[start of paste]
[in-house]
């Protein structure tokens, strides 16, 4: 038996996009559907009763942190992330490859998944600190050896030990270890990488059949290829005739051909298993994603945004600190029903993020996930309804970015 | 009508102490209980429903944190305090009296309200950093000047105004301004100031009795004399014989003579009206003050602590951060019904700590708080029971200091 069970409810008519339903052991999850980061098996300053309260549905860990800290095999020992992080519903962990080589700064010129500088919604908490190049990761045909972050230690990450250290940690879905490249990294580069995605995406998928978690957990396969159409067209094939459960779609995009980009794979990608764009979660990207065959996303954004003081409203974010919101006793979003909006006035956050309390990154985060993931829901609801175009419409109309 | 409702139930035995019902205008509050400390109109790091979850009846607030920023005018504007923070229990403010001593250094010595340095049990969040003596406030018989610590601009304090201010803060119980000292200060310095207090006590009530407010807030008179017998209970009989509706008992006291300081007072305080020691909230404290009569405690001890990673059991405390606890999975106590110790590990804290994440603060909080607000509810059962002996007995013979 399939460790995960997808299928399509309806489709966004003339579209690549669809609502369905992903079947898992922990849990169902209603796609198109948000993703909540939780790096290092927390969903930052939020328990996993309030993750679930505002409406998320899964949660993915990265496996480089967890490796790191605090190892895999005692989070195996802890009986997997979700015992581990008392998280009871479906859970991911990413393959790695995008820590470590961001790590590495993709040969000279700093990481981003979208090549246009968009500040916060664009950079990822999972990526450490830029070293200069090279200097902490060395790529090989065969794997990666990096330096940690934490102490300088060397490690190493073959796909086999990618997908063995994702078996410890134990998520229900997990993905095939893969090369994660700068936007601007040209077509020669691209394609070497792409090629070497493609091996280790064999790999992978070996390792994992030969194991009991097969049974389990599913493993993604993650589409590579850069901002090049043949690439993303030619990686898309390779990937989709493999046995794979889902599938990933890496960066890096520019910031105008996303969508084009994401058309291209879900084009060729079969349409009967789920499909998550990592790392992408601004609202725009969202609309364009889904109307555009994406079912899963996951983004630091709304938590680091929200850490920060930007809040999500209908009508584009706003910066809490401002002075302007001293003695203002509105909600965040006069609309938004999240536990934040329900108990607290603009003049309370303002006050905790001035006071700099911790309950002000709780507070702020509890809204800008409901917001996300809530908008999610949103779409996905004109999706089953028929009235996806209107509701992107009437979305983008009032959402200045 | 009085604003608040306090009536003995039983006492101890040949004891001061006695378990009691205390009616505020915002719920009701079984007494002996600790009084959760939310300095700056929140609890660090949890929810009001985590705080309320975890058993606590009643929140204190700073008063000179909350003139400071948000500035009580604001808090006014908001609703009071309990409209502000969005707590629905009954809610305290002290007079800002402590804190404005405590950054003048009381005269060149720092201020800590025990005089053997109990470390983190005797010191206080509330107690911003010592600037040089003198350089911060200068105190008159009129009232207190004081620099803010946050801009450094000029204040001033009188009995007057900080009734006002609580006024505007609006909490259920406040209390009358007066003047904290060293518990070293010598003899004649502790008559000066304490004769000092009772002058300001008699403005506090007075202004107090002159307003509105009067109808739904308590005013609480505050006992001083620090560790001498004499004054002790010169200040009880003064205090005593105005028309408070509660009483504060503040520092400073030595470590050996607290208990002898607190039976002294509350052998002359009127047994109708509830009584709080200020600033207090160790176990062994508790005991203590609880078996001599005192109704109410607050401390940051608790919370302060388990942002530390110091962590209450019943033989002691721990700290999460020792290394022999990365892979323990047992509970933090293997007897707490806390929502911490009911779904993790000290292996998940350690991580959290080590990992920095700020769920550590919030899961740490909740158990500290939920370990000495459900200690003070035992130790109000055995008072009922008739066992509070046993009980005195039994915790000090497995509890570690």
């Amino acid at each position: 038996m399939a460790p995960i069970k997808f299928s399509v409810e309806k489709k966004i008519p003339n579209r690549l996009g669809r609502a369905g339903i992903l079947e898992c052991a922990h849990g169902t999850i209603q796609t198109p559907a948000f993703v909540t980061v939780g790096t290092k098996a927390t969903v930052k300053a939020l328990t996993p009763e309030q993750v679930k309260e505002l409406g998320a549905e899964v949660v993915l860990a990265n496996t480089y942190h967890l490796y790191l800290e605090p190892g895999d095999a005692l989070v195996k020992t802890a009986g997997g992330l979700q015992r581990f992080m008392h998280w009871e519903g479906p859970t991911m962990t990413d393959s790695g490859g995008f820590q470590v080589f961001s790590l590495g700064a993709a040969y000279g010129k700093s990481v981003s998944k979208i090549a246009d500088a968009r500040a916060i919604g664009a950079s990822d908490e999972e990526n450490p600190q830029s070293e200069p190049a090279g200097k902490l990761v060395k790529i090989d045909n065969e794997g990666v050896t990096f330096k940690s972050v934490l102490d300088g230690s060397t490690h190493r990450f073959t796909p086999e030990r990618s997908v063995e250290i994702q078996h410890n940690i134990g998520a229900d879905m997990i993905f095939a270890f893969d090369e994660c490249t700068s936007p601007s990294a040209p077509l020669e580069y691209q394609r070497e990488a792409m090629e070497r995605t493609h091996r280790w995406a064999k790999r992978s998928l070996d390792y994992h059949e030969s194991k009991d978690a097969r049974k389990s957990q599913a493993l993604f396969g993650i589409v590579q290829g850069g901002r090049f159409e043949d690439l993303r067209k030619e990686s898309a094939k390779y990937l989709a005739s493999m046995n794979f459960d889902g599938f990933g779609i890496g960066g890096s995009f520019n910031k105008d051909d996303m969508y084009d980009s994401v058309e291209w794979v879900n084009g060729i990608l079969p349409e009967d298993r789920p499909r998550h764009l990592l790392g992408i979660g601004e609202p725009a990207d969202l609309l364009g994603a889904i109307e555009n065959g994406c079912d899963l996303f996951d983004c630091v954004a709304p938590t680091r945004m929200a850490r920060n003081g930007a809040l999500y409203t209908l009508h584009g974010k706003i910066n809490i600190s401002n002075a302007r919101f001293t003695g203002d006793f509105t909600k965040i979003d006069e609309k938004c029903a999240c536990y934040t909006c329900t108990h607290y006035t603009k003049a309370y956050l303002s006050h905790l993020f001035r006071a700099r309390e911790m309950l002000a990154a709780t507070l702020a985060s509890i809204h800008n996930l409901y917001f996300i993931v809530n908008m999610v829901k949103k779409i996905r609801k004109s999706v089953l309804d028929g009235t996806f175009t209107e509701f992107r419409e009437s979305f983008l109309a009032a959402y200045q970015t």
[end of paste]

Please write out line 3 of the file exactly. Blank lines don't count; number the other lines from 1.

């Amino acid at each position: 038996m399939a460790p995960i069970k997808f299928s399509v409810e309806k489709k966004i008519p003339n579209r690549l996009g669809r609502a369905g339903i992903l079947e898992c052991a922990h849990g169902t999850i209603q796609t198109p559907a948000f993703v909540t980061v939780g790096t290092k098996a927390t969903v930052k300053a939020l328990t996993p009763e309030q993750v679930k309260e505002l409406g998320a549905e899964v949660v993915l860990a990265n496996t480089y942190h967890l490796y790191l800290e605090p190892g895999d095999a005692l989070v195996k020992t802890a009986g997997g992330l979700q015992r581990f992080m008392h998280w009871e519903g479906p859970t991911m962990t990413d393959s790695g490859g995008f820590q470590v080589f961001s790590l590495g700064a993709a040969y000279g010129k700093s990481v981003s998944k979208i090549a246009d500088a968009r500040a916060i919604g664009a950079s990822d908490e999972e990526n450490p600190q830029s070293e200069p190049a090279g200097k902490l990761v060395k790529i090989d045909n065969e794997g990666v050896t990096f330096k940690s972050v934490l102490d300088g230690s060397t490690h190493r990450f073959t796909p086999e030990r990618s997908v063995e250290i994702q078996h410890n940690i134990g998520a229900d879905m997990i993905f095939a270890f893969d090369e994660c490249t700068s936007p601007s990294a040209p077509l020669e580069y691209q394609r070497e990488a792409m090629e070497r995605t493609h091996r280790w995406a064999k790999r992978s998928l070996d390792y994992h059949e030969s194991k009991d978690a097969r049974k389990s957990q599913a493993l993604f396969g993650i589409v590579q290829g850069g901002r090049f159409e043949d690439l993303r067209k030619e990686s898309a094939k390779y990937l989709a005739s493999m046995n794979f459960d889902g599938f990933g779609i890496g960066g890096s995009f520019n910031k105008d051909d996303m969508y084009d980009s994401v058309e291209w794979v879900n084009g060729i990608l079969p349409e009967d298993r789920p499909r998550h764009l990592l790392g992408i979660g601004e609202p725009a990207d969202l609309l364009g994603a889904i109307e555009n065959g994406c079912d899963l996303f996951d983004c630091v954004a709304p938590t680091r945004m929200a850490r920060n003081g930007a809040l999500y409203t209908l009508h584009g974010k706003i910066n809490i600190s401002n002075a302007r919101f001293t003695g203002d006793f509105t909600k965040i979003d006069e609309k938004c029903a999240c536990y934040t909006c329900t108990h607290y006035t603009k003049a309370y956050l303002s006050h905790l993020f001035r006071a700099r309390e911790m309950l002000a990154a709780t507070l702020a985060s509890i809204h800008n996930l409901y917001f996300i993931v809530n908008m999610v829901k949103k779409i996905r609801k004109s999706v089953l309804d028929g009235t996806f175009t209107e509701f992107r419409e009437s979305f983008l109309a009032a959402y200045q970015t």